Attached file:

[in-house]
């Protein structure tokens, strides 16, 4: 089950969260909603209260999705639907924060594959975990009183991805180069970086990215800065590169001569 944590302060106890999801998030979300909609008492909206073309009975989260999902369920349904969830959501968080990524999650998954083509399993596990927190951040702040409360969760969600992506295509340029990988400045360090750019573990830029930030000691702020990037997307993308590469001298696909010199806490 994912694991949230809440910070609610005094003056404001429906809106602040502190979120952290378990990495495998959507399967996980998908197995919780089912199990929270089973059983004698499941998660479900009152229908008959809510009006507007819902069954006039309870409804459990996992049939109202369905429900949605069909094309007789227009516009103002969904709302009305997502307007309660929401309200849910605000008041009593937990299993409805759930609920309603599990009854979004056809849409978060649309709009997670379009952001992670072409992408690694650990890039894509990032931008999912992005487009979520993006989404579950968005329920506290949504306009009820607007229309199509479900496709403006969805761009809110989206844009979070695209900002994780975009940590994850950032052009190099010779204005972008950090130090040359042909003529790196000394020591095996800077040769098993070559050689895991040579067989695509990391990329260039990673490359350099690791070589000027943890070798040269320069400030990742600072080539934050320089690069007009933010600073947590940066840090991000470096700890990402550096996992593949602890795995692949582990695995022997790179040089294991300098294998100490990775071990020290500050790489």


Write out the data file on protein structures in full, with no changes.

[in-house]
């Protein structure tokens, strides 16, 4: 089950969260909603209260999705639907924060594959975990009183991805180069970086990215800065590169001569 944590302060106890999801998030979300909609008492909206073309009975989260999902369920349904969830959501968080990524999650998954083509399993596990927190951040702040409360969760969600992506295509340029990988400045360090750019573990830029930030000691702020990037997307993308590469001298696909010199806490 994912694991949230809440910070609610005094003056404001429906809106602040502190979120952290378990990495495998959507399967996980998908197995919780089912199990929270089973059983004698499941998660479900009152229908008959809510009006507007819902069954006039309870409804459990996992049939109202369905429900949605069909094309007789227009516009103002969904709302009305997502307007309660929401309200849910605000008041009593937990299993409805759930609920309603599990009854979004056809849409978060649309709009997670379009952001992670072409992408690694650990890039894509990032931008999912992005487009979520993006989404579950968005329920506290949504306009009820607007229309199509479900496709403006969805761009809110989206844009979070695209900002994780975009940590994850950032052009190099010779204005972008950090130090040359042909003529790196000394020591095996800077040769098993070559050689895991040579067989695509990391990329260039990673490359350099690791070589000027943890070798040269320069400030990742600072080539934050320089690069007009933010600073947590940066840090991000470096700890990402550096996992593949602890795995692949582990695995022997790179040089294991300098294998100490990775071990020290500050790489």